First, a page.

I see Codacy making this comment on a PR:
+ * Helper method to ensure the program is set to the given workflow by doing the validations
+ * @param workflow
Codacy Issue found: At-clause should have a non-empty description.
I vote we disable this: we have so many boilerplate methods in our code (unfortunately) that it’s just not worth documenting obvious parameters.
@teleivo, what do you think?
Do you mean if you add a new method and don’t fill out the javadoc parameter?
If we want javadocs that have a parameter description I think we should keep it in otherwise we will not get to there. And update our tools (templates, IDE settings) to do the boring job.
In case we have parameters where its really obvious like what you showed
workflow I hope there is an easy fix to that.
In Eclipse you can manipulate Code Templates like
which does the job for setters well. Unfortunately the
just adds the empty
Maybe someone else (an IDE wizard) has a solution for us
ah, Ive just seen the commit that caused this. Well in this specific commit, these are private methods which are very short and have meaningful names, I dont think javadocs are needed there at all. Mostly because they dont add any value IMHO.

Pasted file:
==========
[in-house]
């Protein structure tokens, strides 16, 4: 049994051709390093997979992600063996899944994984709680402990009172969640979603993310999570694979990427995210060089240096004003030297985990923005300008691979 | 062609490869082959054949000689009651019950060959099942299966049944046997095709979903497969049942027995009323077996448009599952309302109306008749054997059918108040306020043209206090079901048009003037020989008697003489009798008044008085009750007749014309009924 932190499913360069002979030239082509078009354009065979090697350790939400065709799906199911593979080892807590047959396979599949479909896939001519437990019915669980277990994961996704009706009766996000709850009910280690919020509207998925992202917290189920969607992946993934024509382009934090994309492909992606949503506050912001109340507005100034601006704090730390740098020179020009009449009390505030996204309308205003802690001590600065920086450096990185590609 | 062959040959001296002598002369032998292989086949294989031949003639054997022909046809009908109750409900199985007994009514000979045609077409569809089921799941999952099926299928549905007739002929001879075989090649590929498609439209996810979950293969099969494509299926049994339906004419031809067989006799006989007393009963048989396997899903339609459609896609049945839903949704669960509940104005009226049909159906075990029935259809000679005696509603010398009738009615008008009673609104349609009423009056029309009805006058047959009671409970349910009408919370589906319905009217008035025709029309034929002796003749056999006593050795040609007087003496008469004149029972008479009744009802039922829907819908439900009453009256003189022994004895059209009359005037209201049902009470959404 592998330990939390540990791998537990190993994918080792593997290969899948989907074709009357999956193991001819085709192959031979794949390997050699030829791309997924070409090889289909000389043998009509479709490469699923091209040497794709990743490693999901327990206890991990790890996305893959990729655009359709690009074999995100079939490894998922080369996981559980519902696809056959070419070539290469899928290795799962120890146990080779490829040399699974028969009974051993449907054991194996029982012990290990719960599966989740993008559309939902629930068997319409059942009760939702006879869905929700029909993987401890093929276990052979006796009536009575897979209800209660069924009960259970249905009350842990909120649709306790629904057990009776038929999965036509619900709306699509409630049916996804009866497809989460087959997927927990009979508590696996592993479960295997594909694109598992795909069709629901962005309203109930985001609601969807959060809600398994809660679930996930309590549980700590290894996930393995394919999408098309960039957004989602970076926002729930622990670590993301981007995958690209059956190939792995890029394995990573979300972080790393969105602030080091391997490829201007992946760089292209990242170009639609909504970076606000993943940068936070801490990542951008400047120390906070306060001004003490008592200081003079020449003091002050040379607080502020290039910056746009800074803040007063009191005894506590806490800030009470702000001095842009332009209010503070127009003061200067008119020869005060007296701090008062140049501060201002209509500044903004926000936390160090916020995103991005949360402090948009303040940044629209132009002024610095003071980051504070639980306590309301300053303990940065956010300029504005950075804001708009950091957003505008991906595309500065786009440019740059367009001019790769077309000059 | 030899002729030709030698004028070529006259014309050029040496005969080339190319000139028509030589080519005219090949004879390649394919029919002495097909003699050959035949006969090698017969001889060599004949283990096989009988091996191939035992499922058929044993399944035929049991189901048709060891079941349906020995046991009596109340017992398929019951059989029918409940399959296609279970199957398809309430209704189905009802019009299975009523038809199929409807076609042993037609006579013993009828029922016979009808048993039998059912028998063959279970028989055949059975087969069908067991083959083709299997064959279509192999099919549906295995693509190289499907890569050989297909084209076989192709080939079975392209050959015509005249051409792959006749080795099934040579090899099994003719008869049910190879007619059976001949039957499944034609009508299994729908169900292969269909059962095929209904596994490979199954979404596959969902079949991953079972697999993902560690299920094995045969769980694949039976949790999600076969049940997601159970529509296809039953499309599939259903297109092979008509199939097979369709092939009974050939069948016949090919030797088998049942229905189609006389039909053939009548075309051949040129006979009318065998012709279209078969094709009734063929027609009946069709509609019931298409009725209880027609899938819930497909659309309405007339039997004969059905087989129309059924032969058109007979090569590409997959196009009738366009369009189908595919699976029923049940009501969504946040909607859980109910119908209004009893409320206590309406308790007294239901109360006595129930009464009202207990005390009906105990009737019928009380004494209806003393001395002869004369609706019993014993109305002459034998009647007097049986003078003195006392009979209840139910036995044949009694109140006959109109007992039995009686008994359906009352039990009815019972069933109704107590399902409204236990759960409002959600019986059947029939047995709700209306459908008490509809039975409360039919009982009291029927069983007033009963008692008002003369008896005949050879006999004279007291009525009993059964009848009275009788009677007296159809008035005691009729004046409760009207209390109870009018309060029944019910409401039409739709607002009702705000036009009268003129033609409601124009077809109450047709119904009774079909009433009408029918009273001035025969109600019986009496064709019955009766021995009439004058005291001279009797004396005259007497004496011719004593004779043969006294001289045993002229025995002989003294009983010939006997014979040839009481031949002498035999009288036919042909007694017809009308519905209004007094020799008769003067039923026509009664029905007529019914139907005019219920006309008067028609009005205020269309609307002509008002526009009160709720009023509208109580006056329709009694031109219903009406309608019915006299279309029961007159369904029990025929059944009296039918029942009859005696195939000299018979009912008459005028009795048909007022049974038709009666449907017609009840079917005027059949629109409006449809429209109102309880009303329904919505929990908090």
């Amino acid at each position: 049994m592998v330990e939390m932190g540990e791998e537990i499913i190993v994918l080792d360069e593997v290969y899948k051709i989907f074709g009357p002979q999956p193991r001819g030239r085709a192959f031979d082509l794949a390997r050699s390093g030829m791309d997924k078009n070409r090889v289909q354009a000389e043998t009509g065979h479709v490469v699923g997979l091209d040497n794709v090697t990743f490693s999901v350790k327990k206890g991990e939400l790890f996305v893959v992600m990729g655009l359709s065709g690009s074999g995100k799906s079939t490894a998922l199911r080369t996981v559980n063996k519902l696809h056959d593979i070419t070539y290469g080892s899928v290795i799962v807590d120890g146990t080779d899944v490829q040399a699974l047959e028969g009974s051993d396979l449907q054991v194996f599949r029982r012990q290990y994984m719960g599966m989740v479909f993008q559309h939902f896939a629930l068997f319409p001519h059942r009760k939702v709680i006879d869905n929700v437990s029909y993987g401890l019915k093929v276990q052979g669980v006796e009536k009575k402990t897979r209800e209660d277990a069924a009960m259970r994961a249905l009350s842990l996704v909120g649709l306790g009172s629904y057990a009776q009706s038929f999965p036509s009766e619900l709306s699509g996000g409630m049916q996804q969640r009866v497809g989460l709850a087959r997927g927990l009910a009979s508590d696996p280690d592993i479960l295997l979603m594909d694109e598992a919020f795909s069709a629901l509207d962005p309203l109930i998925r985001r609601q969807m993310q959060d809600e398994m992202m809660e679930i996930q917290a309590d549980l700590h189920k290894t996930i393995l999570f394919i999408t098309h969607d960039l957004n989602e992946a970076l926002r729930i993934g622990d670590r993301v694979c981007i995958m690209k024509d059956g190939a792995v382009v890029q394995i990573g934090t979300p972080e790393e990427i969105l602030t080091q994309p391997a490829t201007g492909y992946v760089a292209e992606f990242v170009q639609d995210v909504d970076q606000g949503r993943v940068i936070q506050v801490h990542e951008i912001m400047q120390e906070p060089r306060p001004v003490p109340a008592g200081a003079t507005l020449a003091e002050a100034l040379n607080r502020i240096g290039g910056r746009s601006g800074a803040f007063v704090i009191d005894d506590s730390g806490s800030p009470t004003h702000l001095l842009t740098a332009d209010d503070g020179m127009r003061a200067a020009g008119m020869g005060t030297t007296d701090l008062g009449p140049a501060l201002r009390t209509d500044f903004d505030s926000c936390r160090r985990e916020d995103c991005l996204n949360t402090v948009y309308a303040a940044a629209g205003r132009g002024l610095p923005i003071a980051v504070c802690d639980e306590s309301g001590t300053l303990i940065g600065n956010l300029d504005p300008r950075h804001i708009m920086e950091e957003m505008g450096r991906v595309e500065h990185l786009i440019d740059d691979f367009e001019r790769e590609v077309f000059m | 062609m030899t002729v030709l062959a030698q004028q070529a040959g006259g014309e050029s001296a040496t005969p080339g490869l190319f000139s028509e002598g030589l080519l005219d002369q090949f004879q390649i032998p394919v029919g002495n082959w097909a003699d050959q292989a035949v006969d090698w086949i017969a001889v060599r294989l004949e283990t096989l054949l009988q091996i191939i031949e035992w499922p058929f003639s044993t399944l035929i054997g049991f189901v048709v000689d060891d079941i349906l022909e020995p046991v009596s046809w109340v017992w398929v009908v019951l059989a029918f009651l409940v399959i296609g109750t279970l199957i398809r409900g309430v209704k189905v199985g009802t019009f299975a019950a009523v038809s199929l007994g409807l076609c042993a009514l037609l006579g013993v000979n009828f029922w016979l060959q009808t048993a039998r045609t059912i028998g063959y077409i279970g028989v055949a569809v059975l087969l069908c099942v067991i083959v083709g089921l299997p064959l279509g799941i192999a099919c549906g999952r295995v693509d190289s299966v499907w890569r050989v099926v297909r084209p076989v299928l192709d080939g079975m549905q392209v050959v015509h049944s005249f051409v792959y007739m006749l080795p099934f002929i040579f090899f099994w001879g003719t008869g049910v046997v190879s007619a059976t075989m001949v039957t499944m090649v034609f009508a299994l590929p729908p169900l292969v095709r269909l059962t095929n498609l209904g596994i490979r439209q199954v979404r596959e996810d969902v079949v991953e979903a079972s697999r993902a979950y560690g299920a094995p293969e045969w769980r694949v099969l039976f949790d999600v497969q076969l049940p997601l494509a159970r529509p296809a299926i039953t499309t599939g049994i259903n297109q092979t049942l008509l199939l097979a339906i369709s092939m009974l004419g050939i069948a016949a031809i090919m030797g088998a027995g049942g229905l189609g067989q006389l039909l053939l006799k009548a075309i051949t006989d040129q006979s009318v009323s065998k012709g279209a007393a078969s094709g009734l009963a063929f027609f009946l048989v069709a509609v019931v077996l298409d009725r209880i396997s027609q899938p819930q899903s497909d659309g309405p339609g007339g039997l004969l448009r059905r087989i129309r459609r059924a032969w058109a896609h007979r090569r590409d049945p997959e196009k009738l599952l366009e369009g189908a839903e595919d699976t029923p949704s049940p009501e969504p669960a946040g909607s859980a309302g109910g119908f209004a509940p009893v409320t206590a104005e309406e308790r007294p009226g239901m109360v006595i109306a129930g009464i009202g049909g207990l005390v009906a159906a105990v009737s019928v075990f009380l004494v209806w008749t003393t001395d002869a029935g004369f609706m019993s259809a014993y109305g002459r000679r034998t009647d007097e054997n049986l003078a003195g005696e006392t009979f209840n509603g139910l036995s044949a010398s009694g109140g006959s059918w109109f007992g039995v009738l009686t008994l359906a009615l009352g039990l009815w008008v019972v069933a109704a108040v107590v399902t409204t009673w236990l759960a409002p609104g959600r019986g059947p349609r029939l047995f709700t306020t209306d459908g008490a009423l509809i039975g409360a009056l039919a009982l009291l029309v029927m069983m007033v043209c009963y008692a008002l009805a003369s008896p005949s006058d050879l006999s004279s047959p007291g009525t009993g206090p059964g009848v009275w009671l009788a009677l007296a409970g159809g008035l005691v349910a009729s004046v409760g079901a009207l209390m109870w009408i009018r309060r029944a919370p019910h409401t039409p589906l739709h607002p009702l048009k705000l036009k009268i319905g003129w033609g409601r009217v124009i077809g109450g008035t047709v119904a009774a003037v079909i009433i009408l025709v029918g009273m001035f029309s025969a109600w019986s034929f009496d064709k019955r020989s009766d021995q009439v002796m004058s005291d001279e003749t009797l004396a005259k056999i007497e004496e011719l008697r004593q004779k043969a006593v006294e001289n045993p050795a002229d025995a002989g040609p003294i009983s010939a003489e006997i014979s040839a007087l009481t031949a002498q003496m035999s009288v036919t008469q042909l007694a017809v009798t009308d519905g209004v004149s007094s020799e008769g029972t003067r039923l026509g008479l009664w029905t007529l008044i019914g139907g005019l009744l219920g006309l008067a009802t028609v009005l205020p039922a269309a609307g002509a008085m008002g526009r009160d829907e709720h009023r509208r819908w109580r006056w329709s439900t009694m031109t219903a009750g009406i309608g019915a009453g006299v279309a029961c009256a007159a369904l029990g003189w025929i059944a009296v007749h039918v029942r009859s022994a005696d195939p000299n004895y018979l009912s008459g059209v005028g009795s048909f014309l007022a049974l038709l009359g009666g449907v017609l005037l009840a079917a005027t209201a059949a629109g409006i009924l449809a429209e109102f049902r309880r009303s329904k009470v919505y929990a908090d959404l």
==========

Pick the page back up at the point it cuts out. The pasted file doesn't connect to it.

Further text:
For getters and setters I wish we could just add a @Property annotation and get rid of the methods.
We also could use Kotlin
I didn’t actually look at the specific code in this case, I was thinking about this in general.
For me, javadoc that provides no information is worse than useless.
The worst case is what eclipse generates for getters/setters, e.g.
@param program the program to set and
@return the program. (Because you actually have to read this to realize it’s useless.)
Having an empty
@param is still pointless, but it’s better than the Eclipse way.
My personal preference is just to have no javadoc on methods that don’t deserve it (especially if the dev isn’t going to write anything).
So, I don’t like if our codacy check complains about the “pointless” option but allows the “worst case” option.